Does it matter how much (dry) yeast you use in a bread/roll recipe?
I had already poured the whole packet of yeast before deciding on halving my cinnamon roll recipe (they turned out great) but if we imagine the other way around (half the yeast for the regular amount of flour) would it change anything? Especially if I'm not pressed for time so that it can rise as needed?
Yes, the amount of yeast matters (as does how old/effective the yeast is). How much it matters depends, but it definitely is a key component of bread. Bread is more of an art form than a science, and it can be somewhat forgiving of ingredients being out of balance with each other. But at its most basic, bread is air pockets (created as a by-product of the yeast consuming sugar or similar) suspended in a structure of elastic gluten (produced when you mix flour and water and knead it). The foundation of any bread is the balance between the air pockets and the structure that holds them in place.
If you add more yeast than the recipe calls for, the amount of sugar or other sweetener will still limit how much air the yeast can produce, but it might make the end product less sweet than it's supposed to be (since more yeast = more sugar consumption). If you add less yeast than the recipe calls for, in addition to probably ending up with bread that doesn't rise enough (and is therefore denser than it's supposed to be), you might end up with excess sugar and a sweeter end product than was intended.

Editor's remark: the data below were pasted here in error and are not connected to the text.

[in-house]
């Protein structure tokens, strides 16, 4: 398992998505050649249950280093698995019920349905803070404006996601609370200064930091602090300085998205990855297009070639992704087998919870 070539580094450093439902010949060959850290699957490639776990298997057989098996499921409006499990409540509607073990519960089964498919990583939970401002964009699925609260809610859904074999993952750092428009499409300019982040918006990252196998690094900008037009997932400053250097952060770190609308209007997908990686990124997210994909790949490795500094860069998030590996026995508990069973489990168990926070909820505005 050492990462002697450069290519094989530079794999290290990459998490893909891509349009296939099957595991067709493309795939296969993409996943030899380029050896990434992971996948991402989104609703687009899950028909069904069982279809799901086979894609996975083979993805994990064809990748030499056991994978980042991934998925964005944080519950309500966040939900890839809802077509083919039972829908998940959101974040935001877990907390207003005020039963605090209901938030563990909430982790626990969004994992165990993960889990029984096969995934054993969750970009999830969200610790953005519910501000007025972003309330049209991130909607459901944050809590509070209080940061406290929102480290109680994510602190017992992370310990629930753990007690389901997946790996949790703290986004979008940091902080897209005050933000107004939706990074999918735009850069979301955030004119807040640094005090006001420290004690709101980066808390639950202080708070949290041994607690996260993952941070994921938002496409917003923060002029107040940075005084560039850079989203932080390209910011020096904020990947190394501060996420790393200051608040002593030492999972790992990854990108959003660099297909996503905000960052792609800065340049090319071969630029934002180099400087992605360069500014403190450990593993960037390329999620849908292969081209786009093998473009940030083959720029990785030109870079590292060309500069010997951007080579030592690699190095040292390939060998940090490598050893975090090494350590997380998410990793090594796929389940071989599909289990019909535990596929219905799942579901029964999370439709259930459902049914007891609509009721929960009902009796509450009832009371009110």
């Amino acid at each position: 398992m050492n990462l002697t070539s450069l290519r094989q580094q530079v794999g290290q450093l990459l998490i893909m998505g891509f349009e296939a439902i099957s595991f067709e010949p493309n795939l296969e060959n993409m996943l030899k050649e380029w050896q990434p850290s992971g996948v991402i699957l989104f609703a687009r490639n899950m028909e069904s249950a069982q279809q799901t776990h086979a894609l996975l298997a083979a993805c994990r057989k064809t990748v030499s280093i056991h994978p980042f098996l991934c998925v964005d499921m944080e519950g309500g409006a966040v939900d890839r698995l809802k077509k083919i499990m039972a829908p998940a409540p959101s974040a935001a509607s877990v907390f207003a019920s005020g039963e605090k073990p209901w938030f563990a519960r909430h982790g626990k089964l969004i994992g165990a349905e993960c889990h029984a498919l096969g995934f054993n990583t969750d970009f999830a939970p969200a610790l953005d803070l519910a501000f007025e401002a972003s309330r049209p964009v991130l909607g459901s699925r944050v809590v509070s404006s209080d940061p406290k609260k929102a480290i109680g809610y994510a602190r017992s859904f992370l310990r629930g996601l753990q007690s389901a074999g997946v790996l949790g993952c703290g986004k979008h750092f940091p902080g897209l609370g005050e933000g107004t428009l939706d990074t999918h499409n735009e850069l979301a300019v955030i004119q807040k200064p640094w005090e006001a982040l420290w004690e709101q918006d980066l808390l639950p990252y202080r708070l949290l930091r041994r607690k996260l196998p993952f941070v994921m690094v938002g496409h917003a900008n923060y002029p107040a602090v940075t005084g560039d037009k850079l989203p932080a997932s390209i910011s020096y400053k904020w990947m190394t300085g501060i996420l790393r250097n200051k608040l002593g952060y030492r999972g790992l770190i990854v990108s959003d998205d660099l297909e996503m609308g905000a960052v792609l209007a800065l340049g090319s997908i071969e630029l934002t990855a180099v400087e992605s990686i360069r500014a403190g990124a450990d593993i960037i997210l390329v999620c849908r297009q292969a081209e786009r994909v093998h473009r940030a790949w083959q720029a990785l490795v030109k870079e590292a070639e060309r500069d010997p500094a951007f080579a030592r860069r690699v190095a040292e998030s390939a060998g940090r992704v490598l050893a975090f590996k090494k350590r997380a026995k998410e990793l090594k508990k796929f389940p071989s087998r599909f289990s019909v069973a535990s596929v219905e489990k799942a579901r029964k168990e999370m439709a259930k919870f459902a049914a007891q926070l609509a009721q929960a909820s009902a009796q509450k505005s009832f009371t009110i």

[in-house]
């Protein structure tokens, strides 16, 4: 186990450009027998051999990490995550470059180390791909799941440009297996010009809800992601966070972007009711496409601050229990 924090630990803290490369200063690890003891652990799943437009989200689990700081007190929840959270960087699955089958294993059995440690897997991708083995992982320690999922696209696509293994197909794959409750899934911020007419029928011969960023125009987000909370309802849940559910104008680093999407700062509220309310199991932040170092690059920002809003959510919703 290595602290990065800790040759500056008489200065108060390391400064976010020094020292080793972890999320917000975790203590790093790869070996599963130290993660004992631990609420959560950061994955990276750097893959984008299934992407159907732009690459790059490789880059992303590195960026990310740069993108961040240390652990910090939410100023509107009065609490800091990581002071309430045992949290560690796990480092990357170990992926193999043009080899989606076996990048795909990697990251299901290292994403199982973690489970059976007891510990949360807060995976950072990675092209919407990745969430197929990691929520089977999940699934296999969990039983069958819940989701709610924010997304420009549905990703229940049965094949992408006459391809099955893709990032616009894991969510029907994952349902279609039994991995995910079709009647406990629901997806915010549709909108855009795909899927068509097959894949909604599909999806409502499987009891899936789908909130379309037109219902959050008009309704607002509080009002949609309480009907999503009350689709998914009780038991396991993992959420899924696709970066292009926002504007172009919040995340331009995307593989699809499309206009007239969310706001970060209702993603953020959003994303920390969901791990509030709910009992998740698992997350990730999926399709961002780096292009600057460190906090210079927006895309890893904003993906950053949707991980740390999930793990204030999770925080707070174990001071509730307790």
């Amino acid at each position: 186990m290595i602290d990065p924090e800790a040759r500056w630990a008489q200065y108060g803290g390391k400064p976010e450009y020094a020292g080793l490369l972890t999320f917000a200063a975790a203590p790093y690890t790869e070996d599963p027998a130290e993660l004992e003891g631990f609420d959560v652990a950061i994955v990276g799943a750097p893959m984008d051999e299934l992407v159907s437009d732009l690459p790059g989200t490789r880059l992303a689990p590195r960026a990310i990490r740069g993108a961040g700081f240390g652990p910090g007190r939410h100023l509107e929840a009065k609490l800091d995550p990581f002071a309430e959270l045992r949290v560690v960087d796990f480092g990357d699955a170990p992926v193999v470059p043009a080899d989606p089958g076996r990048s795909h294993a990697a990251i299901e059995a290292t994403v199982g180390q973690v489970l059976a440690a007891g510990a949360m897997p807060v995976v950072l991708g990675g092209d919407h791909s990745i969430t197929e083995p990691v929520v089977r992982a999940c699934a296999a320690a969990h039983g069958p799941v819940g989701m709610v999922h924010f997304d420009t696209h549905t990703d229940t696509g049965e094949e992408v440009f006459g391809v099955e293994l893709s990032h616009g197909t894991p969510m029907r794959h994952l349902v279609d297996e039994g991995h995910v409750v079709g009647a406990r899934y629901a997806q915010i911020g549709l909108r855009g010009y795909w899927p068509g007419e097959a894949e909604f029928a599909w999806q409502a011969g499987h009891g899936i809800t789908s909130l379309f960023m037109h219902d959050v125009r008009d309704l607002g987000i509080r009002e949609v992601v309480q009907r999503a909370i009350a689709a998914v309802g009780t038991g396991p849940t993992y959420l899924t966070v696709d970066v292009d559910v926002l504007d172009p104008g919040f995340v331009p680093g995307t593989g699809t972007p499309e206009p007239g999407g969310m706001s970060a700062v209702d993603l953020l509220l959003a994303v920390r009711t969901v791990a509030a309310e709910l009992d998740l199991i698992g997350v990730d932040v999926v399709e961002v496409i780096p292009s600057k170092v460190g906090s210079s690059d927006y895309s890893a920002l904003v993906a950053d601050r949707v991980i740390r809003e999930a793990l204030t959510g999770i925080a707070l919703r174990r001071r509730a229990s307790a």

Neither of those things is necessarily going to ruin a recipe, and there's a lot of personal taste that influences bread. But if you really have too much yeast, it is possible for bread to over-rise (which would stretch the gluten beyond its breaking point, and leave it unable to hold the air pockets suspended in the dough). If you really have too little yeast, or if your yeast isn't very active anymore, you might end up with bread that really doesn't rise at all. In that case, you'd probably end up with extra sugar in your end product, so it would also be a little sweeter than it's supposed to be. I think it would take a relatively large difference in the amount of sugar that was supposed to be left and what actually was before you'd taste much of a difference, which is why bread can be fairly forgiving of such an imbalance.
Ultimately, there's a limit to how much one little yeast cell can produce, so if you don't have enough of them (or they are particularly lackluster from age), you can wait forever and the bread still won't rise enough. The other piece of the equation is when you bake it, because bread rises in the oven until it gets cooked enough that the yeast dies. So if the yeast is rising very slowly, the bread will rise very slowly while it's baking, and at some point there is no more rising that will happen because the yeast is dead.
Flour, water, sugar to feed the yeast, and yeast are the only essential components of bread (other ingredients contribute to the taste or texture, but aren't strictly necessary), so mucking around with any of those essentials too much can throw the whole thing out of balance and result in really non-tasty bread. Mucking around with them a little is one reason why varieties of bread exist, and people frequently do alter that basic balance of flour/water to yeast/sugar so that they can have bread to their liking.